Or maybe I'm just not following you?

6. ### JoeThorntonsRoosterBig Team Guy

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I mean, if you just pretend those don’t exist...

If a goalie allows 10 goals on 105 shots, but 5 of those were considered “not stoppable goals”, then we would subtract those goals/shots. Then, we would have 5 stoppable goals on 100 stoppable shots, or a “stoppable shot save percentage”.

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7. ### BleedredMake a frickin save

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I could definitely do something like that, only with how much time I spend watching the highlights and updating the file (it takes me over an hour on nights where there’s 11 or more games) I think it might be best to tally those up at year’s end.

There’s still some guys that have allowed a lot of stoppable goals for how high their save percentage is and vice versa. Halak, Bishop, Koskinen and Rittich all come to mind. Though many of Rittich’s stoppable goals came early on. I haven’t added many to him lately. And on the lower end, Korpisalo and Saros are two names that come to mind that have a low stoppable goal count and low save percentages. Crawford had a very low stoppable goal percentage for a long time this season, but they’ve literally caught up to him a lot in the last 3 weeks or so.

Rinne, Andersen, Gibson all have a pretty low percentage in the lower 20 percents. Lundqvist did for a while, but it’s catching up a little to him. Varlamov’s was very low, but has added up a bit and like Lundqvist, his save percentage has fallen to coincide with it. Although both are still above average by quite a bit, in a year where we are seeing save percentages at an 11 or 12 year low. League average is only .907% this year.

Craig Anderson leads the league in these stoppable goals with 27, but not in percentage. He’s allowed the most goals, faced the most shots and I think he’s played the most games and minutes behind only Fleury, who recently passed him in games/minutes played. Allen, Smith and Talbot are all a bit over and into the 30’s as far as percentage goes. Not 30+ stoppable goals yet.

Scott Darling and Cory Schneider are around 45% right now, though in very limited starts/games played.

8. ### BleedredMake a frickin save

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There’s probably several different things we could use and have some fun with after the results at season’s end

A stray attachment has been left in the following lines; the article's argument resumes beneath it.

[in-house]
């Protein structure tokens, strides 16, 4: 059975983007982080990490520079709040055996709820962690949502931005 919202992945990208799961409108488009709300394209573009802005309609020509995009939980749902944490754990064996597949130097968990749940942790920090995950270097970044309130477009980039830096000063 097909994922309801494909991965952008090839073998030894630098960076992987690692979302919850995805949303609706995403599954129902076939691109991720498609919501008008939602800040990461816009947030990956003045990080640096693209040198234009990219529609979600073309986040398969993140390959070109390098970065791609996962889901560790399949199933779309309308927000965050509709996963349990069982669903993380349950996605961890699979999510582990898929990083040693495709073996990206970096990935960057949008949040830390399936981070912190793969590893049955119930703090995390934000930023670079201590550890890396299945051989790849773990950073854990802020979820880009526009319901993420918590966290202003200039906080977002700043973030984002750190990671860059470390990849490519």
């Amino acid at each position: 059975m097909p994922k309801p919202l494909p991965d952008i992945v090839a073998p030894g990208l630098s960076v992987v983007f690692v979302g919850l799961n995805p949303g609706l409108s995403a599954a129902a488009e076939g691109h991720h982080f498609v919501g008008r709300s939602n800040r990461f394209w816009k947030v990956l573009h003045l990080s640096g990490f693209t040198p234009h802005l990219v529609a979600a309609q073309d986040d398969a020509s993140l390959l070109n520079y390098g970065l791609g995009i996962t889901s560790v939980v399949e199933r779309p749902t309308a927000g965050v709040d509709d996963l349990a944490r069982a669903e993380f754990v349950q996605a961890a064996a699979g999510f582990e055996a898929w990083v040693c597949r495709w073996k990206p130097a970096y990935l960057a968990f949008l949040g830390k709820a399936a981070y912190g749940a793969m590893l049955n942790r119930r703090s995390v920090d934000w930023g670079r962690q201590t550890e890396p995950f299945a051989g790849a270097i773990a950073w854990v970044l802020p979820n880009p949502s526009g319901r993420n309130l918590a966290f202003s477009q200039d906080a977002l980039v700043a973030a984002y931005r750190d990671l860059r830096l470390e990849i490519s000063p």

I definitely expect the numbers to a little more congruent with the save percentages for the guys who played 50-60 games as opposed to the guys that only played 25-30.

9. ### krutovsdonuteeyore

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sorry i just meant to use your existing results and off the shelf data

i was hoping you could generate an adjusted save % for goalies as follows:

shots = total shots faced - unstoppable goals

saves = total saves

from this you get an adjusted save % that only measures goalie performance against shots that the goalie arguably could have stopped. as a result, every goalies' save percentage will go up, but some will go up more than others. theoretically, some good goalies on bad teams will see an improvement. what will be interesting is whether there are any significant risers, which would potentially indicate good goalies being hung out to dry by their teams.

10. ### krutovsdonuteeyore

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exactly!

11. ### JoeThorntonsRoosterBig Team Guy

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Yeah, I’m excited to see the correlation between Delta Save Percentage, plain save percentage, and expected save percentage by season’s end.

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12. ### krutovsdonuteeyore

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made couple of manual calculations using your post above to compare goalies and there is a noticable variation based on four examples. hellebuyck drops .005% compared to fleury on stoppable saves when they have the same raw sv%.

craig anderson .907 after 30 games
1070 shots - 72 unstoppable goals = 998 stoppable shots
971 saves/998 = .973 stoppable sv%

connor hellebuyck .908 after 26 games
795 shots - 51 unstoppable goals = 744 stoppable shots
722 saves/744= .970 stoppable sv%

marc-andre fleury .908 after 31 games
850 shots - 59 unstoppable goals = 791 stoppable shots
771 saves/791 = .975 stoppable save %

jacob markstrom - .904 after 25 games:
790 saves - 55 unstoppable goals = 735 stoppable shots
714 saves/735 = .971 stoppable sv%

13. ### BleedredMake a frickin save

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Fleury has been weird for me from what I counted. I think he's played better than other guys in his save percentage group this year, when it comes to the eye test.

This obviously won't be perfect, but I do find it funny that the guys that have been some of the worst in the league, have a higher percentage of stoppable goals than the guys that have been some of the best in the league. For the most part.